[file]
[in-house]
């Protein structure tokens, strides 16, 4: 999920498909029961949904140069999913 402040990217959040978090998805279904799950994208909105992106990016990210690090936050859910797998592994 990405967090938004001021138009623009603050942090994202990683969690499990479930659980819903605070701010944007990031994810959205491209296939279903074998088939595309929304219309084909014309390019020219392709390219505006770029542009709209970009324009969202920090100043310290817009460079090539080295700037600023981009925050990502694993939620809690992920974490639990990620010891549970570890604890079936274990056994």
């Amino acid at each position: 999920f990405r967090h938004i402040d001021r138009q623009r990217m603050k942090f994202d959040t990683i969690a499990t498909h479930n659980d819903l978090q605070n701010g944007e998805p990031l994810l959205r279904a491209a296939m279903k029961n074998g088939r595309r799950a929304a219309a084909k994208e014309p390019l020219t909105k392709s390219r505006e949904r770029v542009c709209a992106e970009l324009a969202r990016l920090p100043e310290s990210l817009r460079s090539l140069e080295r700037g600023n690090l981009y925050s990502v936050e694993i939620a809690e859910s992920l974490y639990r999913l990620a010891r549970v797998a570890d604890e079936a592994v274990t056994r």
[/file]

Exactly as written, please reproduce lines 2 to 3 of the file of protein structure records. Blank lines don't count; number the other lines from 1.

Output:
């Protein structure tokens, strides 16, 4: 999920498909029961949904140069999913 402040990217959040978090998805279904799950994208909105992106990016990210690090936050859910797998592994 990405967090938004001021138009623009603050942090994202990683969690499990479930659980819903605070701010944007990031994810959205491209296939279903074998088939595309929304219309084909014309390019020219392709390219505006770029542009709209970009324009969202920090100043310290817009460079090539080295700037600023981009925050990502694993939620809690992920974490639990990620010891549970570890604890079936274990056994």
């Amino acid at each position: 999920f990405r967090h938004i402040d001021r138009q623009r990217m603050k942090f994202d959040t990683i969690a499990t498909h479930n659980d819903l978090q605070n701010g944007e998805p990031l994810l959205r279904a491209a296939m279903k029961n074998g088939r595309r799950a929304a219309a084909k994208e014309p390019l020219t909105k392709s390219r505006e949904r770029v542009c709209a992106e970009l324009a969202r990016l920090p100043e310290s990210l817009r460079s090539l140069e080295r700037g600023n690090l981009y925050s990502v936050e694993i939620a809690e859910s992920l974490y639990r999913l990620a010891r549970v797998a570890d604890e079936a592994v274990t056994r």